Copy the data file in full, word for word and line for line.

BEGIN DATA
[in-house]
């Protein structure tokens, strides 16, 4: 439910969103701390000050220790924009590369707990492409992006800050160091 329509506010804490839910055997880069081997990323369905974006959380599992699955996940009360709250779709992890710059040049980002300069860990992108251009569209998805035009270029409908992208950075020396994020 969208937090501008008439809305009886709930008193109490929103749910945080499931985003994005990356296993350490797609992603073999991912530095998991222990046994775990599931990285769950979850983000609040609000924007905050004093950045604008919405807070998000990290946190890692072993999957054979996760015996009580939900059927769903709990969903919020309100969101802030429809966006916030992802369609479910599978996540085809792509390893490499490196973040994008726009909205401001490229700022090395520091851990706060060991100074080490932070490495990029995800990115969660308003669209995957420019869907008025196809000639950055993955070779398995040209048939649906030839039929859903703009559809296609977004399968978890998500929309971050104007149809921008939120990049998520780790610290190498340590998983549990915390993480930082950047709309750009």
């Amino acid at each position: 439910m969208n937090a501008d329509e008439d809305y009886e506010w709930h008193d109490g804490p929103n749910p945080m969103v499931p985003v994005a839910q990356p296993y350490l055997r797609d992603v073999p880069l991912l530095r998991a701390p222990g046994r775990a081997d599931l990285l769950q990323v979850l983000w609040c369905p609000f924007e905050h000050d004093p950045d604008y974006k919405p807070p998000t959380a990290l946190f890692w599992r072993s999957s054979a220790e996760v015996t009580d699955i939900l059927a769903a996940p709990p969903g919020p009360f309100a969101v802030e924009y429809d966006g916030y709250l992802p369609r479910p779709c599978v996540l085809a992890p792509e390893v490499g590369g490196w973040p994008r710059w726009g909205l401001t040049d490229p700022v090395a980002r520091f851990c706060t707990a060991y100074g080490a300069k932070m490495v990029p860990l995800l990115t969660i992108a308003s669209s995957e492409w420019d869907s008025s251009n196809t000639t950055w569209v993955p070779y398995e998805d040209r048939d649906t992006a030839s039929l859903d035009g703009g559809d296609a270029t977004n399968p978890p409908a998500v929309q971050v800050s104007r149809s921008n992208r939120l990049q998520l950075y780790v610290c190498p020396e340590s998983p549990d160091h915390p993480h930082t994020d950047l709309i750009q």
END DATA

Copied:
[in-house]
């Protein structure tokens, strides 16, 4: 439910969103701390000050220790924009590369707990492409992006800050160091 329509506010804490839910055997880069081997990323369905974006959380599992699955996940009360709250779709992890710059040049980002300069860990992108251009569209998805035009270029409908992208950075020396994020 969208937090501008008439809305009886709930008193109490929103749910945080499931985003994005990356296993350490797609992603073999991912530095998991222990046994775990599931990285769950979850983000609040609000924007905050004093950045604008919405807070998000990290946190890692072993999957054979996760015996009580939900059927769903709990969903919020309100969101802030429809966006916030992802369609479910599978996540085809792509390893490499490196973040994008726009909205401001490229700022090395520091851990706060060991100074080490932070490495990029995800990115969660308003669209995957420019869907008025196809000639950055993955070779398995040209048939649906030839039929859903703009559809296609977004399968978890998500929309971050104007149809921008939120990049998520780790610290190498340590998983549990915390993480930082950047709309750009």
């Amino acid at each position: 439910m969208n937090a501008d329509e008439d809305y009886e506010w709930h008193d109490g804490p929103n749910p945080m969103v499931p985003v994005a839910q990356p296993y350490l055997r797609d992603v073999p880069l991912l530095r998991a701390p222990g046994r775990a081997d599931l990285l769950q990323v979850l983000w609040c369905p609000f924007e905050h000050d004093p950045d604008y974006k919405p807070p998000t959380a990290l946190f890692w599992r072993s999957s054979a220790e996760v015996t009580d699955i939900l059927a769903a996940p709990p969903g919020p009360f309100a969101v802030e924009y429809d966006g916030y709250l992802p369609r479910p779709c599978v996540l085809a992890p792509e390893v490499g590369g490196w973040p994008r710059w726009g909205l401001t040049d490229p700022v090395a980002r520091f851990c706060t707990a060991y100074g080490a300069k932070m490495v990029p860990l995800l990115t969660i992108a308003s669209s995957e492409w420019d869907s008025s251009n196809t000639t950055w569209v993955p070779y398995e998805d040209r048939d649906t992006a030839s039929l859903d035009g703009g559809d296609a270029t977004n399968p978890p409908a998500v929309q971050v800050s104007r149809s921008n992208r939120l990049q998520l950075y780790v610290c190498p020396e340590s998983p549990d160091h915390p993480h930082t994020d950047l709309i750009q």